Spokane-area residents got something healthier than french fries at a drive-through Saturday: flu shots.
The drive-through influenza vaccination clinic, organized by the Spokane Regional Health District, was the first vaccination clinic of its kind in Spokane County.
“We’re just trying to make flu shots as accessible as possible,” said health district spokeswoman Kim Papich. “We actually don’t have a preference where people get their flu shots – we just care that they do.”
Drivers and up to three passengers were directed to one of three drive-through lanes, where they rolled up their sleeves and received an injection protecting them against influenza for the season.
Spokane resident Jason Kampf said he usually gets vaccinated in a clinic, not his car.
“It seems pretty convenient,” he said. “I’d probably rather do it like this. It seems organized.”
The purpose of the flu clinic was twofold: Vaccinate the public against the flu and test the effectiveness of the drive-through format.
Drive-through vaccination clinics have been successful in many other communities, Papich said.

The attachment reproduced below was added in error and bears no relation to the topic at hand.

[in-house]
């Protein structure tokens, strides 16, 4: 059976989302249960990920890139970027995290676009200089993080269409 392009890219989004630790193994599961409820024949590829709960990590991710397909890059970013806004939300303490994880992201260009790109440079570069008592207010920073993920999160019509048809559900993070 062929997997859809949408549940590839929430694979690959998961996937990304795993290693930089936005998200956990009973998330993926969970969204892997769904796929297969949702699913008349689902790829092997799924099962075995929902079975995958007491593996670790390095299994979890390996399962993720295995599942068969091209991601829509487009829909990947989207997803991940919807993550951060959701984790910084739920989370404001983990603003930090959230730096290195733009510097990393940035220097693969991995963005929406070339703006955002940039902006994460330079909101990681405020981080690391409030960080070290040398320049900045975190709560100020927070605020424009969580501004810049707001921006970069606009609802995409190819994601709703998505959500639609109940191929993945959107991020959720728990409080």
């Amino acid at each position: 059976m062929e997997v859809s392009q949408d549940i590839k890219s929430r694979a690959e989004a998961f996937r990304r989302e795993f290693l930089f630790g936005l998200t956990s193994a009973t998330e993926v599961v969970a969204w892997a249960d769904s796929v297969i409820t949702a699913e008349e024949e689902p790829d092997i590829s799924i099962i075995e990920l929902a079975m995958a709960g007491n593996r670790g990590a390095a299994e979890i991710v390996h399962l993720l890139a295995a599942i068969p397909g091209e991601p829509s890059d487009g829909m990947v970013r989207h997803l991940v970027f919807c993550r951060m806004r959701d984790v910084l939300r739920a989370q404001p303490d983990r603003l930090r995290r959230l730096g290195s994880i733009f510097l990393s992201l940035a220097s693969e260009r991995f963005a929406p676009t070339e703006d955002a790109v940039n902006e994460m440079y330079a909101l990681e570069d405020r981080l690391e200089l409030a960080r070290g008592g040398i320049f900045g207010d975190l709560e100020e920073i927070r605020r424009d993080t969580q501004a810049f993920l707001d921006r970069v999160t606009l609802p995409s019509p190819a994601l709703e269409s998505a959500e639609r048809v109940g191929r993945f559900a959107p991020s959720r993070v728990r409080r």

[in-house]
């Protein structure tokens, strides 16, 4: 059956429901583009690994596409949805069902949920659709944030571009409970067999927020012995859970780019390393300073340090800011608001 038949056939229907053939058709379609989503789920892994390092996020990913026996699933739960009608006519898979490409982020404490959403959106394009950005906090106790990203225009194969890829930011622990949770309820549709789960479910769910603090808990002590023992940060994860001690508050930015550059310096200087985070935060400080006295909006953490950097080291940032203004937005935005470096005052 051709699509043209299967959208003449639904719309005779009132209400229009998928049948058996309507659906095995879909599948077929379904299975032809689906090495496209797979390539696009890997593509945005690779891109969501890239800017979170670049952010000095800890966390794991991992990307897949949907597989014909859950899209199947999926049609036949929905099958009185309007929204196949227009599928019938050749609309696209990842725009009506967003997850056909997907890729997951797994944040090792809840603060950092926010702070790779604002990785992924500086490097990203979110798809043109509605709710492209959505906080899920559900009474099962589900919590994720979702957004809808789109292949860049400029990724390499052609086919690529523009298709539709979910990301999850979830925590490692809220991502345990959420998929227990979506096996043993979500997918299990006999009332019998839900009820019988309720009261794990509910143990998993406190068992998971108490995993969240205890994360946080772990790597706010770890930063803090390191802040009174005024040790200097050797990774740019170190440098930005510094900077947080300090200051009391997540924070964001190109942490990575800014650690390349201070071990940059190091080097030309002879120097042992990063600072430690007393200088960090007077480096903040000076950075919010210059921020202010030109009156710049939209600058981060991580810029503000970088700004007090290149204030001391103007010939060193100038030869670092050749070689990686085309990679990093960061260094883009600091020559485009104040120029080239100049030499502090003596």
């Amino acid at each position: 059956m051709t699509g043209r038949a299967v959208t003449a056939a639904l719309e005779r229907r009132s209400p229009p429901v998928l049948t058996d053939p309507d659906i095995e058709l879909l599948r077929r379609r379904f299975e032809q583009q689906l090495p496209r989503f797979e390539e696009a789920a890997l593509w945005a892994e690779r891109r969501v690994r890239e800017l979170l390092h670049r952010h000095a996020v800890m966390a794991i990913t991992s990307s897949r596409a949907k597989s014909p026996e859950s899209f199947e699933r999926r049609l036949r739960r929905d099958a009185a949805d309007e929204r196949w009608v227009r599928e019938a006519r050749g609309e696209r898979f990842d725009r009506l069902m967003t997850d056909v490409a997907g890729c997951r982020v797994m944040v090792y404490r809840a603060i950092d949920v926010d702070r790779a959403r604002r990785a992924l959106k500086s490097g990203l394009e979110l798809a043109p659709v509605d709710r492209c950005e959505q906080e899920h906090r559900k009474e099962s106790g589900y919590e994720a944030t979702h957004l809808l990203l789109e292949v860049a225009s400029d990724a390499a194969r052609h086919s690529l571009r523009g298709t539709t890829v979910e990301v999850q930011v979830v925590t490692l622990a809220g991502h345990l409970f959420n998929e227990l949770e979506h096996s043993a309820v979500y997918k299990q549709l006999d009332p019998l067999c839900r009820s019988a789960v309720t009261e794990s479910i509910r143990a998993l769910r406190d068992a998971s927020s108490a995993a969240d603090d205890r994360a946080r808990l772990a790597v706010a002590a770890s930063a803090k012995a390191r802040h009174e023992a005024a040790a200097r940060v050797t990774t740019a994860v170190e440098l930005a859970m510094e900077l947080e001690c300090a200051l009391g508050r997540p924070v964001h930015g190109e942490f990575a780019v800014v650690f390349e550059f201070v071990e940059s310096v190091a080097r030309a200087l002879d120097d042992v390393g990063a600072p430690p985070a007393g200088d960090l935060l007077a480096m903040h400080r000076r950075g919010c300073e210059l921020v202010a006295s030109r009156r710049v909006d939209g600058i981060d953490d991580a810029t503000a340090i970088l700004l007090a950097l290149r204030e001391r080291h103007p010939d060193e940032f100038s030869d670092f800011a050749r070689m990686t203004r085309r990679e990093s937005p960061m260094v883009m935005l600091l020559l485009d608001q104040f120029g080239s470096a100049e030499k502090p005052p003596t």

“This is the only drive-through clinic we’re doing this year,” she said. “If it is a success, we want to do more next year.”
Students from the Washington State University College of Pharmacy, WSU College of Nursing and Spokane Community College nursing program helped run the clinic.
The clinic gave students hands-on training in responding to large-scale public health emergencies, said Colleen Terriff, a clinical associate professor in the WSU College of Pharmacy.
“We train our students to be screeners, vaccinators, educators, supply runners, whatever they need to do to serve, but they are predominantly here to vaccinate,” she said.
Papich said she thought the clinic, which was held at the Spokane Valley YMCA at Mirabeau Point, started out successfully. By noon, more than 200 cars had been through the line – and there was still another hour to go.
“I think we’ve had a lot of people happy with their flu shots,” she said. “We’ve got a lot of good feedback.”
The shots were free for kids and $10 for adults without Medicare or Medicaid.
This year, the U.S. Centers for Disease Control and Prevention recommends that everyone age 6 months and older receive the flu vaccine, Papich said.
Unlike last year, most people only need one shot, which protects against two strains of seasonal flu and H1N1, also known as swine flu. In some cases, children 6 months to 8 years may require two shots.
For more information on influenza vaccinations, visit www.srhd.org or call SRHD’s Public Health Clinic at (509) 324-1600.